New York’s Fashion Institute of Technology (FIT) museum has snapped the bra strap of decorum, exposing a side of fashion usually kept private. Fittingly entitled “Exposed: A history of Lingerie,” a new exhibition draws back the proverbial curtain of discretion on intimate apparel, showcasing unmentionables from the 18th century to the present.

Seventy “hard” and “soft” lingerie pieces selected from the museum’s permanent collection beautifully illustrate the sociological progression of the intimate and the provocative. The evolution of these undergarments substantiates how flighty, and at times, fickle notions of femininity can be. Although previous conventions of rectitude have fuelled the constructs of lingerie, there is no doubting the power of its enduring allure. As French lingerie designer Chantal Thomas once observed: “the essence and attitude of lingerie is all in suggestion.

Running in chronological order, the exhibit commences with pieces from the eighteenth century. “Stays,” the ancestor of the corset, marked the early beginnings of “hard” lingerie. Stays were said to straighten the backs of women and enhance their bosom, by pushing their breasts upwards in a low-cut, square neckline. Girls as young as nine years old started wearing Stays; it was thought that the whale-boned stays maintained a woman’s posture and figure.

Jumping ahead on the lingerie timeline brings us to the dawn of the twentieth century, an era that was defined by dramatically new conventions. The debauchery incited by the backlash against the Prohibition called for a complete change-up in women’s wardrobes. Streamlined silhouettes and shorter hemlines required more discreet underthings to be worn beneath the slender fit of flapper dresses. From this point, lingerie evolved towards functionality as women’s lives demanded comfort and the ability to move freely. This style paradigm shift catalyzed the creation of the bra, originally a mere bandeau of silk chiffon and lace.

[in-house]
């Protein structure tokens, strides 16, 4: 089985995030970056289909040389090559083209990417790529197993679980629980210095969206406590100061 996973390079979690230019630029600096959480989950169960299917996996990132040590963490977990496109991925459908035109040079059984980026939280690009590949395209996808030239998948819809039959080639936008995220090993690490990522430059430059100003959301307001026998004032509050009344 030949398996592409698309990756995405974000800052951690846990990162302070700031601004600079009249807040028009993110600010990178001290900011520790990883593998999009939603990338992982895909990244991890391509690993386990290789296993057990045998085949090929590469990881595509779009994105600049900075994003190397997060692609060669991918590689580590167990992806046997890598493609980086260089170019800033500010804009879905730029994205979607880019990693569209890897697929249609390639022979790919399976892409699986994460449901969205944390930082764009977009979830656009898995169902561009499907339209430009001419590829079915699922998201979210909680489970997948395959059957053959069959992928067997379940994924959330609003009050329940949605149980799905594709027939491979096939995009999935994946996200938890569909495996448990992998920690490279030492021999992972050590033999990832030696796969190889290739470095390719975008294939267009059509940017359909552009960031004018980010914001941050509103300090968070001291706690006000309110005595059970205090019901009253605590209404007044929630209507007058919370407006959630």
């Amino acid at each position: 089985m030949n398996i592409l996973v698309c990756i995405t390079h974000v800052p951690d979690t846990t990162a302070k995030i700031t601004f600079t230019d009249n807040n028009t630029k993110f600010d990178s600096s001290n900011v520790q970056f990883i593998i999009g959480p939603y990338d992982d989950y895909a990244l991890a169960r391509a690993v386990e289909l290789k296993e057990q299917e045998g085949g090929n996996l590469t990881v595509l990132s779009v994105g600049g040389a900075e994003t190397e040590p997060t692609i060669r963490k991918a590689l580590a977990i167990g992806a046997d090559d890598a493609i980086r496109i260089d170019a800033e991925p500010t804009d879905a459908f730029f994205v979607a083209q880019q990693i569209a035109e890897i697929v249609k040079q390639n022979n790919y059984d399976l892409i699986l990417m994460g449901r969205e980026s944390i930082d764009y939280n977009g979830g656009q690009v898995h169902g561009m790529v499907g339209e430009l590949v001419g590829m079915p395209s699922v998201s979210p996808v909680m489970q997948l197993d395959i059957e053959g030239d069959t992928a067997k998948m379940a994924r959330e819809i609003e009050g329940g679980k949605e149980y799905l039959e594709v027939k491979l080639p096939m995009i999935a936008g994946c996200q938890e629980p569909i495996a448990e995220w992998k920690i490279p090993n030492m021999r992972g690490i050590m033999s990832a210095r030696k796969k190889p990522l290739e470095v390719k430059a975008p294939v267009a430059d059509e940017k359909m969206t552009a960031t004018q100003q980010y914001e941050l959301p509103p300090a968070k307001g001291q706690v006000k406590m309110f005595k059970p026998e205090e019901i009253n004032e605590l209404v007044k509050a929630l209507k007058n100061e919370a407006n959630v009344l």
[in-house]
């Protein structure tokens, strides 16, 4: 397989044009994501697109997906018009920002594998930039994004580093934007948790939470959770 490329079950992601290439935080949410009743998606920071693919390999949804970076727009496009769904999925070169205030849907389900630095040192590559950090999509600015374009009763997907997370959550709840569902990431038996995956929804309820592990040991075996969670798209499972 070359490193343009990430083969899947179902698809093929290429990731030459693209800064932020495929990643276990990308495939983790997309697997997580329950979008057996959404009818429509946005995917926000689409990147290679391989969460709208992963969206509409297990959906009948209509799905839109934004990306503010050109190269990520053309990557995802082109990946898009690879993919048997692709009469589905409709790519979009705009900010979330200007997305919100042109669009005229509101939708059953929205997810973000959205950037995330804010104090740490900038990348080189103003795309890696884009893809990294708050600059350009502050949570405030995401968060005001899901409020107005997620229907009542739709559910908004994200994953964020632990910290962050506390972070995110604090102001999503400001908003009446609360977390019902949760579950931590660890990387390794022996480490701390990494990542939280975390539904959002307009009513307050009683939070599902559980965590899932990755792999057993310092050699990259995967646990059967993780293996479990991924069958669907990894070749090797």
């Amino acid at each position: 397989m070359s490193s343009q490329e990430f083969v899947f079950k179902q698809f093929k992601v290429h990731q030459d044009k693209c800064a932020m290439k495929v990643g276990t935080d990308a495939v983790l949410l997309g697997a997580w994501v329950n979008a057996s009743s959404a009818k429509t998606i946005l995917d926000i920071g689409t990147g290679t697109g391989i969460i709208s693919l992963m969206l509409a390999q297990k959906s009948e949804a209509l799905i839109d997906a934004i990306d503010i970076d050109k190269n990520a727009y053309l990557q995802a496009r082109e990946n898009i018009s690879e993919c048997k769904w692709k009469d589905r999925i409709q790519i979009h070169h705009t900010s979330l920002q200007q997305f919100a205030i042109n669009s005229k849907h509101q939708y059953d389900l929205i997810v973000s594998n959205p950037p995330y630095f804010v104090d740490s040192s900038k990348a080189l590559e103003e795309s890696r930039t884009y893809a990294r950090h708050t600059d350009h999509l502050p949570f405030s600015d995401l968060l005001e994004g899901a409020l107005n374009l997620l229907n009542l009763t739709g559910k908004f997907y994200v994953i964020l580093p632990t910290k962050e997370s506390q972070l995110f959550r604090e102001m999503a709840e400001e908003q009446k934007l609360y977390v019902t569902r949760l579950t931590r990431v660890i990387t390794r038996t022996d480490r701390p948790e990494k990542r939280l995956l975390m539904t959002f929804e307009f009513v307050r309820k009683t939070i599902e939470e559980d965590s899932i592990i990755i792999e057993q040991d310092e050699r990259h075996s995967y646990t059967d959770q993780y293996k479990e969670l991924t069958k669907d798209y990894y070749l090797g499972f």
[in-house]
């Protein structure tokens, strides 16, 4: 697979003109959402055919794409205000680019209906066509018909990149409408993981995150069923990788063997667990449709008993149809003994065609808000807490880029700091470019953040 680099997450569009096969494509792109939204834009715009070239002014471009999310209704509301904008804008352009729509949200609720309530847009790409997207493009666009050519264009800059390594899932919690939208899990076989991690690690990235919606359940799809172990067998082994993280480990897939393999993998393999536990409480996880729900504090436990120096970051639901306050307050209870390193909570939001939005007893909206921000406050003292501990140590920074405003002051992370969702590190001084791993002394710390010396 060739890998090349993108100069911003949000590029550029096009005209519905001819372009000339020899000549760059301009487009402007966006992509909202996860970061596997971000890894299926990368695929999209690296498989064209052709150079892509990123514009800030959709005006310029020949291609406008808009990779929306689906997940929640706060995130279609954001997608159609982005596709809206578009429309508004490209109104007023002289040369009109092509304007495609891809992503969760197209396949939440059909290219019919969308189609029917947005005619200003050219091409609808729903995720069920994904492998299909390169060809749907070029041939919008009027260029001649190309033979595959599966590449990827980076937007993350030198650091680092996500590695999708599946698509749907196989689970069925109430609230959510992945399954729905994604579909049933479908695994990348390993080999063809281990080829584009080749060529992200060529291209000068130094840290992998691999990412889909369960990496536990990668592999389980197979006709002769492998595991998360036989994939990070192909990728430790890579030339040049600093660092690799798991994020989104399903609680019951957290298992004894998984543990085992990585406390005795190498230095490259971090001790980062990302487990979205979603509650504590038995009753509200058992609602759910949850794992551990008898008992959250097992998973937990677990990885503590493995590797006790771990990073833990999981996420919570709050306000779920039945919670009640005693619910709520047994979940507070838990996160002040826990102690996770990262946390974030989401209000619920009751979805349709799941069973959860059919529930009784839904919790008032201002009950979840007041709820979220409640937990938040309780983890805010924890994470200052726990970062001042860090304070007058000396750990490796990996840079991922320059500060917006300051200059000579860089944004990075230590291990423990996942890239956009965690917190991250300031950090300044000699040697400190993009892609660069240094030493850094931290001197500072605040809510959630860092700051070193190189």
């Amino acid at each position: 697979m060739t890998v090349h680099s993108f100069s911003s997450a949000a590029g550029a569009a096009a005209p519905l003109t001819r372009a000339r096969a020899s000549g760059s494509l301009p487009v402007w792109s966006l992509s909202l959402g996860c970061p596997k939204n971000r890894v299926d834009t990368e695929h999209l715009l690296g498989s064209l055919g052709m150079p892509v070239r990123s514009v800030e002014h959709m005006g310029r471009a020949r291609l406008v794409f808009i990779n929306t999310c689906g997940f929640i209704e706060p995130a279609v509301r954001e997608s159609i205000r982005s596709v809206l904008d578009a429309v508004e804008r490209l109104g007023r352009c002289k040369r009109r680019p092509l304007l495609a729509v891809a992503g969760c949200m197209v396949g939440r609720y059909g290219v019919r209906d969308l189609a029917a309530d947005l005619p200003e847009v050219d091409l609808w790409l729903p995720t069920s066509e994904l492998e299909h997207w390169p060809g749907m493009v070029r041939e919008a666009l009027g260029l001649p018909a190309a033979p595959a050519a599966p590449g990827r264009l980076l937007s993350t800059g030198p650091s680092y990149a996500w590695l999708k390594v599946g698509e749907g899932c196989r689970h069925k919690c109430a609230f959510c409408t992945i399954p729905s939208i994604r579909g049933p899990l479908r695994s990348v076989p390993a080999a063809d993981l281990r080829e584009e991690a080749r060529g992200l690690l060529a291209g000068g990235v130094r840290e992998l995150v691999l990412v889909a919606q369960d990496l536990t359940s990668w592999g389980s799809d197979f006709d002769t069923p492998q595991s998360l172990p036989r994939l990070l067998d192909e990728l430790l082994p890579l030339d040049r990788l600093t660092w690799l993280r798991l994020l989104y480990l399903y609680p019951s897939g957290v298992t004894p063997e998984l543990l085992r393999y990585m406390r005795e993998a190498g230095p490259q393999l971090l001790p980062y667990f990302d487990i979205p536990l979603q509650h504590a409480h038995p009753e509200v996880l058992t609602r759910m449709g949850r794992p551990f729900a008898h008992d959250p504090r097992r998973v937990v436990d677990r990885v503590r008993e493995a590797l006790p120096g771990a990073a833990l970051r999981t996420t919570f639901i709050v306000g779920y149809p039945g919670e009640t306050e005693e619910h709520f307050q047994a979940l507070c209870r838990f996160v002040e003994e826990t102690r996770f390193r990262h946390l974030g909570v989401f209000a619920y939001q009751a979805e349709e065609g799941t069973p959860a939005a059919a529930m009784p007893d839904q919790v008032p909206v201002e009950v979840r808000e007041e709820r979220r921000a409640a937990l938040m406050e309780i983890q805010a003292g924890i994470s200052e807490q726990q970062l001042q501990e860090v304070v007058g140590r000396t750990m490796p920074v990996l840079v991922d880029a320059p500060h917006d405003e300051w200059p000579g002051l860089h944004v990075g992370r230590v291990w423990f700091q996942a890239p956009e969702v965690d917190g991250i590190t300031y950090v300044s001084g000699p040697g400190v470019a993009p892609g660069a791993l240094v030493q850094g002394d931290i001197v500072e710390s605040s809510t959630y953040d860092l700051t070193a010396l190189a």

If lingerie from the twenties was about independence, then lingerie from the sixties was about freedom and insouciance. They are illustrated by Rudi Gernreich’s famous “no-bra bra” from the sixties (a padding-free garment that adapted to the natural form of the breasts) and Valerie Porr’s seventies green silk lounging pajamas, featuring the playful print of a woman smiling at herself in a mirror.
The exhibition “Exposed: A history of Lingerie” not only chronicles the historical necessity of these undergarments, but also curates them to show the relevance of trends. The section addressing ‘underwear as outerwear’ for example, chronicles how the look made its debut appearance well before Gaultier/Madonna circa the 1980s.


The design of a 1950’s nylon nightgown designed by the famous label, Iris, is echoed by an evening gown made by Claire McCardell (also from the 1950s). Both share an identical fabric and a similar shape. – In fact McCardell was one of the first designers to use nylon in eveningwear – prior to this, the material was used strictly in retire wear.

The exhibition also features items from the French luxury lingerie brand, Cadolle, alongside designs from Juel Park, a couture lingerie designer responsible for the underthings of clients such as Marlene Dietrich, Marilyn Monroe and Elizabeth Taylor.


Exposed: A history of Lingerie” closes with exclusive, contemporary pieces, from Gwen Stefani’s LAMB x Hanky Panky collaboration (featuring a long-line bra and a camouflage print on Hanky Panky’s signature, fluorescent stretch lace material), to Columbian designer, Suki Cohen’s black bodysuit and bolero jacket made from neoprene and stretch nylon.

Organized by Associate Curator, Colleen Hill, “Exposed: A history of Lingerie” will run until November 14th, 2014 and can be visited in the Fashion and textile history Gallery at the Museum at FIT.

Written by Alexandra Suarez

Alexandra Suarez

Alexandra Suarez, 22, recently graduated from the San Francisco Academy of Art University’s School of Fashion with her bachelor’s in Journalism, specializing in fashion. Alex is a freelance writer and has been ( and continues to be) a contributor at Modeconnect . Aside from writing fashion and lifestyle pieces with an angle on cultural perspective, her interests lie in creative writing, marketing, social anthropology, trend forecasting, and indulging her general curiosity for all things within the “creative” industries. Alex has also contributed to the Academy of Art’s Fashion School Daily and plans on moving to New York City. Find examples of her work on